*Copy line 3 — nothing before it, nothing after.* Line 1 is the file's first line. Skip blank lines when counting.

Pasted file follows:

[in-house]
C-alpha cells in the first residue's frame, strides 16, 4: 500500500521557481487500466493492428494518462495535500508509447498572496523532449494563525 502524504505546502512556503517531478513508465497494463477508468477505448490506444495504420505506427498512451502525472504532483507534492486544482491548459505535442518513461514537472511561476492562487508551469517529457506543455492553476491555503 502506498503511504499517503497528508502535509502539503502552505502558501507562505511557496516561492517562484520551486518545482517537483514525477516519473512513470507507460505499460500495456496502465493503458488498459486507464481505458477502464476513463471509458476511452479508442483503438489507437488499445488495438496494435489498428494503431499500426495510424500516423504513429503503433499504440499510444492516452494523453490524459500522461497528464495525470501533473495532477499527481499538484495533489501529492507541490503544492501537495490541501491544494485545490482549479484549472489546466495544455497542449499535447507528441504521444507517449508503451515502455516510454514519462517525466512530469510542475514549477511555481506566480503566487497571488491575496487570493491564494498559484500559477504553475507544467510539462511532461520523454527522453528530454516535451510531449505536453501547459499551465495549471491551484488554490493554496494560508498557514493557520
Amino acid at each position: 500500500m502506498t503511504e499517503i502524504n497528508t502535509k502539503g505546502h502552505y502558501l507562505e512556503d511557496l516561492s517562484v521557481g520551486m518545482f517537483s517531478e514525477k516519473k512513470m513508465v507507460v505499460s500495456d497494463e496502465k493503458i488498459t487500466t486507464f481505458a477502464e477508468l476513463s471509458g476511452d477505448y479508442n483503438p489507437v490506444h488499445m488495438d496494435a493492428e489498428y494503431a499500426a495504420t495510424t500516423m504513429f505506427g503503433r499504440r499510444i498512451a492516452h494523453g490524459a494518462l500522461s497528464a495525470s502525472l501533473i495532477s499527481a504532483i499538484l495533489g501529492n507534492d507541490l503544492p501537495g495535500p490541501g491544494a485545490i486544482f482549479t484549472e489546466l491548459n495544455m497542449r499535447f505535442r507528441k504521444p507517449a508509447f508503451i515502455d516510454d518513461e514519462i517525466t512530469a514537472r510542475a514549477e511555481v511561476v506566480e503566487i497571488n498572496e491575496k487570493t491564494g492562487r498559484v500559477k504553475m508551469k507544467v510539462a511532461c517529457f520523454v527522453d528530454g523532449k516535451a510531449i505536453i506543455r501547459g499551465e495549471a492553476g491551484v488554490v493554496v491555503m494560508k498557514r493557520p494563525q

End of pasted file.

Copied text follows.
Amino acid at each position: 500500500m502506498t503511504e499517503i502524504n497528508t502535509k502539503g505546502h502552505y502558501l507562505e512556503d511557496l516561492s517562484v521557481g520551486m518545482f517537483s517531478e514525477k516519473k512513470m513508465v507507460v505499460s500495456d497494463e496502465k493503458i488498459t487500466t486507464f481505458a477502464e477508468l476513463s471509458g476511452d477505448y479508442n483503438p489507437v490506444h488499445m488495438d496494435a493492428e489498428y494503431a499500426a495504420t495510424t500516423m504513429f505506427g503503433r499504440r499510444i498512451a492516452h494523453g490524459a494518462l500522461s497528464a495525470s502525472l501533473i495532477s499527481a504532483i499538484l495533489g501529492n507534492d507541490l503544492p501537495g495535500p490541501g491544494a485545490i486544482f482549479t484549472e489546466l491548459n495544455m497542449r499535447f505535442r507528441k504521444p507517449a508509447f508503451i515502455d516510454d518513461e514519462i517525466t512530469a514537472r510542475a514549477e511555481v511561476v506566480e503566487i497571488n498572496e491575496k487570493t491564494g492562487r498559484v500559477k504553475m508551469k507544467v510539462a511532461c517529457f520523454v527522453d528530454g523532449k516535451a510531449i505536453i506543455r501547459g499551465e495549471a492553476g491551484v488554490v493554496v491555503m494560508k498557514r493557520p494563525q